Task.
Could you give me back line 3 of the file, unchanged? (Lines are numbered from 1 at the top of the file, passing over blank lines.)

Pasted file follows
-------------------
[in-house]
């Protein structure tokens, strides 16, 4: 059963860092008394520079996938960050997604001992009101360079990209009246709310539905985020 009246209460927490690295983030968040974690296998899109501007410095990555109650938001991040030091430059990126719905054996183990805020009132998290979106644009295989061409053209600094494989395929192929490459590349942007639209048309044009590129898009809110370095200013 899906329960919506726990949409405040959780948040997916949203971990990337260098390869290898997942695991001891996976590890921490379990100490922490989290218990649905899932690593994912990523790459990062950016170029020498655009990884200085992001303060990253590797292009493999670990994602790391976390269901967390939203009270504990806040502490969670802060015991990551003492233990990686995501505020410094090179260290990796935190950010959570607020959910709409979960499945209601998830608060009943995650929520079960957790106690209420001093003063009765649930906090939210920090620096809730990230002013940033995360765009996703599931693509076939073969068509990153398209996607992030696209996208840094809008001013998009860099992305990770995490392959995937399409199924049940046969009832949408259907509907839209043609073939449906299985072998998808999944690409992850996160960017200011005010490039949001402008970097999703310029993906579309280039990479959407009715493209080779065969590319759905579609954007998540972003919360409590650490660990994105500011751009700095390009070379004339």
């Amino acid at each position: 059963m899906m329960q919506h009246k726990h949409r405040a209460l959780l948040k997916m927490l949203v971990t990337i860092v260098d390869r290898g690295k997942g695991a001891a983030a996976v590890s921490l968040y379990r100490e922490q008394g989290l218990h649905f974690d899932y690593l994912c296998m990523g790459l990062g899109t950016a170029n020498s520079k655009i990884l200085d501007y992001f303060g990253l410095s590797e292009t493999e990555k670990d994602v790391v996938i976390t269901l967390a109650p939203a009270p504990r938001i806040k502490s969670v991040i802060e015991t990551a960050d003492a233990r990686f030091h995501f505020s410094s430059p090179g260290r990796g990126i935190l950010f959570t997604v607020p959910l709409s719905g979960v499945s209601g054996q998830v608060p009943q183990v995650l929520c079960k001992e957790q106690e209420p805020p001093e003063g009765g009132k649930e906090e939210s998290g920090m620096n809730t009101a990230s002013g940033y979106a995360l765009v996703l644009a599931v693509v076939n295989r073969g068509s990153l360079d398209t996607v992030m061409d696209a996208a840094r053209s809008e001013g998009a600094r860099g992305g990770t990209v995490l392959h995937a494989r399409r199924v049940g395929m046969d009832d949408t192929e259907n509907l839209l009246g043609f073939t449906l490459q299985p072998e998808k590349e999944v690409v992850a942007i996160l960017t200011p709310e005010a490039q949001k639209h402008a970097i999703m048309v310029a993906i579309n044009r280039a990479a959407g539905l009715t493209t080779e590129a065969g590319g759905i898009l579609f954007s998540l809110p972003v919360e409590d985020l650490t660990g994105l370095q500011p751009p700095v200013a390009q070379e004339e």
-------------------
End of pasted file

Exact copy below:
């Amino acid at each position: 059963m899906m329960q919506h009246k726990h949409r405040a209460l959780l948040k997916m927490l949203v971990t990337i860092v260098d390869r290898g690295k997942g695991a001891a983030a996976v590890s921490l968040y379990r100490e922490q008394g989290l218990h649905f974690d899932y690593l994912c296998m990523g790459l990062g899109t950016a170029n020498s520079k655009i990884l200085d501007y992001f303060g990253l410095s590797e292009t493999e990555k670990d994602v790391v996938i976390t269901l967390a109650p939203a009270p504990r938001i806040k502490s969670v991040i802060e015991t990551a960050d003492a233990r990686f030091h995501f505020s410094s430059p090179g260290r990796g990126i935190l950010f959570t997604v607020p959910l709409s719905g979960v499945s209601g054996q998830v608060p009943q183990v995650l929520c079960k001992e957790q106690e209420p805020p001093e003063g009765g009132k649930e906090e939210s998290g920090m620096n809730t009101a990230s002013g940033y979106a995360l765009v996703l644009a599931v693509v076939n295989r073969g068509s990153l360079d398209t996607v992030m061409d696209a996208a840094r053209s809008e001013g998009a600094r860099g992305g990770t990209v995490l392959h995937a494989r399409r199924v049940g395929m046969d009832d949408t192929e259907n509907l839209l009246g043609f073939t449906l490459q299985p072998e998808k590349e999944v690409v992850a942007i996160l960017t200011p709310e005010a490039q949001k639209h402008a970097i999703m048309v310029a993906i579309n044009r280039a990479a959407g539905l009715t493209t080779e590129a065969g590319g759905i898009l579609f954007s998540l809110p972003v919360e409590d985020l650490t660990g994105l370095q500011p751009p700095v200013a390009q070379e004339e």